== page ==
Basketball Hall Of Famer Alex English Is Standing Up For The WNBA

“You’re in Trump country, huh?” asked Basketball Hall of Famer Alex English with a mix of disgust and concern that only the 45th President can illicit. I had just told English over the phone that I was in rural North Carolina, which is indeed Trump country. He relaxed when I explained that I was visiting my future in-laws and that my future in-laws did not fall into the region’s stereotype in that regard. 

English is certainly not one to tip-toe around tough topics. Since retiring from the NBA as an 8-time All Star in 1991, he has stood up for his legacy with the Denver Nuggets and for players as a crucial member of the NBA Players Association. He has now turned his attention to fighting for WNBA equality as a member of the WNBA PA Board of Advocates

“I want to see them get the respect they deserve,” explained English, the NBA’s leading scorer for the 1980s. “I know that there’s always gonna be those naysayers that say ‘well you know, they don’t make the kind of money in advertising and TV rights as the NBA Guys do.’ Yeah, but that took decades of the NBA to get to that level and the WNBA has done a great job with the PA of building that same type of support.”

English has watched the WNBA since its inception in 1997. He saw the league stabilize as it outlasted the American Basketball League and gained talent. He also has a front row seat (literally) to one of the best basketball programs in the country as a University of South Carolina alumni and occasional SEC Network commentator. English has gravitated towards the women’s game more in recent years because of how pure the basketball is.  

“The purity of the game and the quality of the game is what drew me to [the WNBA]. In some instances, their game is even more pure to me than what you see from the men,” said the 8-time NBA All-Star. “[WNBA players] have picked up on the technical part of the game that the NBA used to have. And, now as the game has progressed, you see a lot of guys that aren’t as true to form or true to techniques as the women are.”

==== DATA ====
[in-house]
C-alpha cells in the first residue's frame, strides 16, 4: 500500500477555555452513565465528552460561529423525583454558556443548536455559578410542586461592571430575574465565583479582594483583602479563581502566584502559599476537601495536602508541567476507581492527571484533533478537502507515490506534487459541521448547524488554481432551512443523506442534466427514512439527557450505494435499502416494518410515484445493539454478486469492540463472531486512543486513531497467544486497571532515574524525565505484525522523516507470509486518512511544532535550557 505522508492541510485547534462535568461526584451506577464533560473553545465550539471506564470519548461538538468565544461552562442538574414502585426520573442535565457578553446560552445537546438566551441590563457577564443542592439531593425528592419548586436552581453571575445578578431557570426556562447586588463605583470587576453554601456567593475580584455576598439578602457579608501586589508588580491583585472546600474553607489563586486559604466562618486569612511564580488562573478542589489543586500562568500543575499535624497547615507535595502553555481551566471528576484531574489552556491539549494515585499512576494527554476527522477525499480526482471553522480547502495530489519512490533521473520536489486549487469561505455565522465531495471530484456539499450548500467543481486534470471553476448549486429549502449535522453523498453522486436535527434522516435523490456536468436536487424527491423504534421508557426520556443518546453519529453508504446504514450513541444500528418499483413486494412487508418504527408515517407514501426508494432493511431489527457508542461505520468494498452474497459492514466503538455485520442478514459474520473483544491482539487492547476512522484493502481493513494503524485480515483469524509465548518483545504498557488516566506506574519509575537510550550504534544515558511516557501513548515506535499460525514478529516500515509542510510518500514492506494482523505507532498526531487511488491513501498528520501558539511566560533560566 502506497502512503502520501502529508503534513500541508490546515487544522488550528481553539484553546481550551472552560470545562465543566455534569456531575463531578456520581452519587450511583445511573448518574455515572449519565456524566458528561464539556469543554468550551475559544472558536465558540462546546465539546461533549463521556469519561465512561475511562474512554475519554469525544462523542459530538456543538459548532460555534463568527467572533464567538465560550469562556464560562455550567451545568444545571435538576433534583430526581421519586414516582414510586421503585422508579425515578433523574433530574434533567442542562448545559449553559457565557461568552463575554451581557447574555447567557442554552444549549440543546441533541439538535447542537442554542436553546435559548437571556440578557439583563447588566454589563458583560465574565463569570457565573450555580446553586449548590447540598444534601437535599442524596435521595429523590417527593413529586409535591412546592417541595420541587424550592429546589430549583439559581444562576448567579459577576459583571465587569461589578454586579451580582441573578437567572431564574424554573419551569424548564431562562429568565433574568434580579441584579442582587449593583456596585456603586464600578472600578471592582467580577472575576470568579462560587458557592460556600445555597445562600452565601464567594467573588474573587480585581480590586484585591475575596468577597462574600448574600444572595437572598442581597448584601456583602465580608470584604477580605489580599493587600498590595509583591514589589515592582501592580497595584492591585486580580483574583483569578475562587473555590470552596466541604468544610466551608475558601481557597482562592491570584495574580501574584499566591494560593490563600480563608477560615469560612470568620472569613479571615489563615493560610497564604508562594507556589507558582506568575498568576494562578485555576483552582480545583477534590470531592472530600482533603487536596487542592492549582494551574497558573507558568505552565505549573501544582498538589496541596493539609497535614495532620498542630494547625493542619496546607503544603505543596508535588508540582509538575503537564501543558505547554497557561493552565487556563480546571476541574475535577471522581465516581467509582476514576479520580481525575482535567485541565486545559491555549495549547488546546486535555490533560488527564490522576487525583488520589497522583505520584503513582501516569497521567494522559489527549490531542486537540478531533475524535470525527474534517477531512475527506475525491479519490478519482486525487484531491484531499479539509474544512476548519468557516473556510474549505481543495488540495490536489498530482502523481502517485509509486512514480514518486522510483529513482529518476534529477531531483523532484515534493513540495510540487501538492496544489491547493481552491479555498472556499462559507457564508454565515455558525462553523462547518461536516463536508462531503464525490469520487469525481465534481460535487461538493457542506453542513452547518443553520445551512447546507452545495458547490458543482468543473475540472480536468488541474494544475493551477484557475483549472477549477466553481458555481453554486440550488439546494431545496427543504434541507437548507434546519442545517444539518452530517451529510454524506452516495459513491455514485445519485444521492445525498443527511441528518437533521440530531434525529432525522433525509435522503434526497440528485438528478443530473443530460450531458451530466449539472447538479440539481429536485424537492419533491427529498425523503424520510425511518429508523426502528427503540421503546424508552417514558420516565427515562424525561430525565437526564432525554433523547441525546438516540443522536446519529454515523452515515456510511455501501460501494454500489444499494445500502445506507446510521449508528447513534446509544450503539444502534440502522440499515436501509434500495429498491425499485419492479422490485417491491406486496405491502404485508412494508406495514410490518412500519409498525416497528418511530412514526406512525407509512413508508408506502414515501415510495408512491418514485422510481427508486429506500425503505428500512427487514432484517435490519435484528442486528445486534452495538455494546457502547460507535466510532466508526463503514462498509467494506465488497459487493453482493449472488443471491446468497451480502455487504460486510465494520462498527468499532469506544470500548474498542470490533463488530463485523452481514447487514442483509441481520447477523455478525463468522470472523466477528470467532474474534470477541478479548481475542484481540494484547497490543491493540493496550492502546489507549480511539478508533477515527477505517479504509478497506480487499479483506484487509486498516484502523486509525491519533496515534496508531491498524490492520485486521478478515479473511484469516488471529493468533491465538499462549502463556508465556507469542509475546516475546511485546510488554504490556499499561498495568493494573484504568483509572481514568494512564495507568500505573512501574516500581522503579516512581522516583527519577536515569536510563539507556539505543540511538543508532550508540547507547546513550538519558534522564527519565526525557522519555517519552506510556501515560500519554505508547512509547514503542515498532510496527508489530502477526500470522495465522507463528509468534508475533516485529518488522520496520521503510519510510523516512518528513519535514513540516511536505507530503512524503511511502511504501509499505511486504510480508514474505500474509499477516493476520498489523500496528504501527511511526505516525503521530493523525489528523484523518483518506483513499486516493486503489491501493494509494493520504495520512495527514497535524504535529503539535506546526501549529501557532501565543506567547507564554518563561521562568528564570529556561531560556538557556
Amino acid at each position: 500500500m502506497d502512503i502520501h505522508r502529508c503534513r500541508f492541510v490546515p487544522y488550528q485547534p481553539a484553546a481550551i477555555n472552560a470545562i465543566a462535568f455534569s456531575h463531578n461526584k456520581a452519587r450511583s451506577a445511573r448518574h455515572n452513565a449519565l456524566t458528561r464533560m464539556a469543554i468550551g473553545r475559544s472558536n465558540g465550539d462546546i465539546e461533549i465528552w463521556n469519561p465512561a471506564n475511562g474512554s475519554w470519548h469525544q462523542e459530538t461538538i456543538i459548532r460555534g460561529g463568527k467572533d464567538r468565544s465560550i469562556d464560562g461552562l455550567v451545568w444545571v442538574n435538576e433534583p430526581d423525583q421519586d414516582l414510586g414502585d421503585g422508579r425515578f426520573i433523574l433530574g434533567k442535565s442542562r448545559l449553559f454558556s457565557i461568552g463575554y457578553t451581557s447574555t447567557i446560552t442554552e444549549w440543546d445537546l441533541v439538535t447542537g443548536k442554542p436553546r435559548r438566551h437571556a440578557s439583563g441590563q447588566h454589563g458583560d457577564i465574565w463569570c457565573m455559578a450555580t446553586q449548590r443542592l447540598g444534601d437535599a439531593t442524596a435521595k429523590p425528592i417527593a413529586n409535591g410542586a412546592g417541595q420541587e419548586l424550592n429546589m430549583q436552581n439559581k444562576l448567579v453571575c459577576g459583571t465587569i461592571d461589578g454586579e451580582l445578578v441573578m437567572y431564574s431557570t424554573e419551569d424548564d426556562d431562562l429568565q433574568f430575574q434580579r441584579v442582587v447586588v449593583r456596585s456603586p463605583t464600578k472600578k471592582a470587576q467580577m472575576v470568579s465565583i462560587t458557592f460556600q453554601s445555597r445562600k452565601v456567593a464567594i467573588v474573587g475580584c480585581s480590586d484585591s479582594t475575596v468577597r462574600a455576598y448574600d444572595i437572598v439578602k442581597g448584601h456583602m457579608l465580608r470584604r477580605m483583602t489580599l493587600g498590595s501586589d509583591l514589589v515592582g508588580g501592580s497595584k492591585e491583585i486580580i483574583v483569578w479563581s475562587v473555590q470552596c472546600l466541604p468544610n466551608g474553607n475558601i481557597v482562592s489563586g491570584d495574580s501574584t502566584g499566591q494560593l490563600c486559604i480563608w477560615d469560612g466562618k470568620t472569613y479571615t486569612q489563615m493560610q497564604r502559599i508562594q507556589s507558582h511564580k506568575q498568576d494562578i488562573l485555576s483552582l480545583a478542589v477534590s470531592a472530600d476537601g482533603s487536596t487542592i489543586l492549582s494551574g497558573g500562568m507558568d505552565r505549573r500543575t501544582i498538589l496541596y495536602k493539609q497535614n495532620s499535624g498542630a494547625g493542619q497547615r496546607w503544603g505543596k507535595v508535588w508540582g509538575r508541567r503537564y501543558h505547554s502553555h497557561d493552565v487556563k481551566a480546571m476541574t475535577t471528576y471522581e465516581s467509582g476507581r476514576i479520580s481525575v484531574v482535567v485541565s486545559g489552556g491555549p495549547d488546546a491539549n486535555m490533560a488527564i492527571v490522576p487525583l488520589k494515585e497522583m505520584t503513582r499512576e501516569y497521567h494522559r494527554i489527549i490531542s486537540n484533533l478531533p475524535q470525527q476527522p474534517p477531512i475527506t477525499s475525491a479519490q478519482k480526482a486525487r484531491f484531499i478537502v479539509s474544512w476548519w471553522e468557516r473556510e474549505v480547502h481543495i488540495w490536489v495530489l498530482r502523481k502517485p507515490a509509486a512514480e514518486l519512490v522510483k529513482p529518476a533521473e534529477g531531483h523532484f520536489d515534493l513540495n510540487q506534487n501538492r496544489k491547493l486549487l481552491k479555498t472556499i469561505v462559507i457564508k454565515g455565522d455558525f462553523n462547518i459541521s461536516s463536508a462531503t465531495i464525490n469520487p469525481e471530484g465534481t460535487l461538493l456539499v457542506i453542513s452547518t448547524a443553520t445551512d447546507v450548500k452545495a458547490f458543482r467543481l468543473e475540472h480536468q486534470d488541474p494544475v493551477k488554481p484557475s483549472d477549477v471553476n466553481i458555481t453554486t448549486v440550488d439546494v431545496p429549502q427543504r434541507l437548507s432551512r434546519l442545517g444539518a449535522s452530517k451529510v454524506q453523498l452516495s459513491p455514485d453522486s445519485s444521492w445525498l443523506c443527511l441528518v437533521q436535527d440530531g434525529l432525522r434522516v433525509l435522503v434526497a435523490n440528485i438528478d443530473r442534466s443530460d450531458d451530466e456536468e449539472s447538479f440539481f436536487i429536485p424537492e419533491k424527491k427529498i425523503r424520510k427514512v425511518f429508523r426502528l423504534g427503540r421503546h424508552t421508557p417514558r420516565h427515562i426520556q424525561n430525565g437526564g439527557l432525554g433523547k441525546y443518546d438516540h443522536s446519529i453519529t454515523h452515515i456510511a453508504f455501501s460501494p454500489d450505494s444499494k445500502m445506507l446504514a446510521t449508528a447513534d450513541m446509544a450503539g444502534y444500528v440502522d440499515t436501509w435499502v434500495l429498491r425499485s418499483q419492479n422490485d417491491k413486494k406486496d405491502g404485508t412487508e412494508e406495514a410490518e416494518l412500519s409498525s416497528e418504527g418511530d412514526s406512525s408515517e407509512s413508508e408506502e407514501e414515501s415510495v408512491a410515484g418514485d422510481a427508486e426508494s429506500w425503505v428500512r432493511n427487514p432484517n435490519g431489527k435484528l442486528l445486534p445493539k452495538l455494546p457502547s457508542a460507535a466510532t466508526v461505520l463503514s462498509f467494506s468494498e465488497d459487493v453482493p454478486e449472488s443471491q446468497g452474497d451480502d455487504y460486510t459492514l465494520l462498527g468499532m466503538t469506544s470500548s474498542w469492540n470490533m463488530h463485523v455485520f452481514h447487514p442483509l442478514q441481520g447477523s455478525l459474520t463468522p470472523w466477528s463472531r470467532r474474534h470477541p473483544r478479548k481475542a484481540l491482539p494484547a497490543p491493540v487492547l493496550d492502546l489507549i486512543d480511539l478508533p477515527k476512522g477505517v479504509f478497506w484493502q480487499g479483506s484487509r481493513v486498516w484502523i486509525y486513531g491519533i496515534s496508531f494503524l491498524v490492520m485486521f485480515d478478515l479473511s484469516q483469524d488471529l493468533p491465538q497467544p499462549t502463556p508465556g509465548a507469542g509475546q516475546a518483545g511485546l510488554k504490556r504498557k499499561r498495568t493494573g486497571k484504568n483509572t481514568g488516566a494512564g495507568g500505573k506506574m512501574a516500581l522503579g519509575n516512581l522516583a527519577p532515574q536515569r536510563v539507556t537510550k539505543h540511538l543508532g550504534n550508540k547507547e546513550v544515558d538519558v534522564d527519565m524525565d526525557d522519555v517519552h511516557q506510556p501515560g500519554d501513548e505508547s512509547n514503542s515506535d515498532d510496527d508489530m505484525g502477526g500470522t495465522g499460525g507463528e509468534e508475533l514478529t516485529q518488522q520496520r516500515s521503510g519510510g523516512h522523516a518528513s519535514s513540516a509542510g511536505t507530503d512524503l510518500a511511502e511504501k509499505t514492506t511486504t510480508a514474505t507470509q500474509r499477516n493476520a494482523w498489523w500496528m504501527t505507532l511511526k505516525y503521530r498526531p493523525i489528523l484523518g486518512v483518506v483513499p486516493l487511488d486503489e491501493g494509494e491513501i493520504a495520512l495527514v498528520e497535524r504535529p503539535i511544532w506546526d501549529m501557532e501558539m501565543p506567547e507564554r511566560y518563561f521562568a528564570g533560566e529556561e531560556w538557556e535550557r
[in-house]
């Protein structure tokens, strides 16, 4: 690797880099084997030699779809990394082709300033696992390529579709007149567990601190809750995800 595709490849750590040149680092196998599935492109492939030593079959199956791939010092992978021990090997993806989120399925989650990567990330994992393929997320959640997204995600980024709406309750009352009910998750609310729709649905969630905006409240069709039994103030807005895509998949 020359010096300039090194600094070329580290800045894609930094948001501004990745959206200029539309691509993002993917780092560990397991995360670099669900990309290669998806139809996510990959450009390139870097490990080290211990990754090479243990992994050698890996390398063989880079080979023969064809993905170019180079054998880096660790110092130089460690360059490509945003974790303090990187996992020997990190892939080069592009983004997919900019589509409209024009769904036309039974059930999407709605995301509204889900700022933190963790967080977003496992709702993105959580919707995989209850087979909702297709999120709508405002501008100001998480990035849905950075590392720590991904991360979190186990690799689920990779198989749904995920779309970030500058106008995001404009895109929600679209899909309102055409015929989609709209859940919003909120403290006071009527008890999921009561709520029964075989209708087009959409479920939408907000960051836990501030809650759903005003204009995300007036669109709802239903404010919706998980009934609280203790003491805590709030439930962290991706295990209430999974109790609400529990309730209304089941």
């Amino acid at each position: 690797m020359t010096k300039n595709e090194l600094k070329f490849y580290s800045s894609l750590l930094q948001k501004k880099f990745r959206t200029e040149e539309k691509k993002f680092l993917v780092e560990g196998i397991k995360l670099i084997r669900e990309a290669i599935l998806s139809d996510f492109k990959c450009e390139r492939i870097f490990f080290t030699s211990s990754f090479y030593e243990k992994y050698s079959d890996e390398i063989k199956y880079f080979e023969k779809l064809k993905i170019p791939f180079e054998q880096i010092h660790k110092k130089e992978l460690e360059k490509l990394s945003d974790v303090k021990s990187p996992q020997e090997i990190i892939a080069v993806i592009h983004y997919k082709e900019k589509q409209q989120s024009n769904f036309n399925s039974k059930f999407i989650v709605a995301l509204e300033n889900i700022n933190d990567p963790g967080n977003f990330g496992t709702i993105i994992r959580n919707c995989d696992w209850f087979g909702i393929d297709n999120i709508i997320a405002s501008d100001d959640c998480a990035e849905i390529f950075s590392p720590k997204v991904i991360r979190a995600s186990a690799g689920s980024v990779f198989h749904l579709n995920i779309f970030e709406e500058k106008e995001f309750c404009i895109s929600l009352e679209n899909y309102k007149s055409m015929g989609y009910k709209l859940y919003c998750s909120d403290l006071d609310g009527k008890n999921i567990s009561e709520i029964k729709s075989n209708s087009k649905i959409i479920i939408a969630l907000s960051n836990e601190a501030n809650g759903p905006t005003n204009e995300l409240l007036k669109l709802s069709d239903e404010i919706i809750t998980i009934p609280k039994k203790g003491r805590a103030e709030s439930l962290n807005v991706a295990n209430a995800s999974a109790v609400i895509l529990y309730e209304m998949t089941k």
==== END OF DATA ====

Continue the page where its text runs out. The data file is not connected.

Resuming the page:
As a mid-range maestro in the 1980s, English had to develop many of the same skills that WNBA players need in order to go around opponents, rather than over them. He loves seeing women exhibit “the fundamentals [required]to be exceptional” because that’s what he had to do. 

English points to Tamika Catchings and Chamique Holdsclaw as players he thought were “bad” (in the good way). While he would love to compare himself to either Catchings or Maya Moore, he explained that they were more “Michael Jordan-types” and pointed out two players from his alma mater, where he often works with future WNBA players, that remind him of him. 

“A’ja Wilson plays the inside game like I played and has the mid range game that I had. So, I would say her and then Kiki [Herbert-Harrigan] has got a lot of little things that I had,” said English. 

The Kiki comparison seems particularly apt, given her high release point and inside-out game. For as much love as he has for the WNBA, he also realizes that the league has a long way to go. English agreed that the WNBA is now at the stage of development that the NBA was in the 1970s, as it struggled to break through and beat out a competitor in the ABA.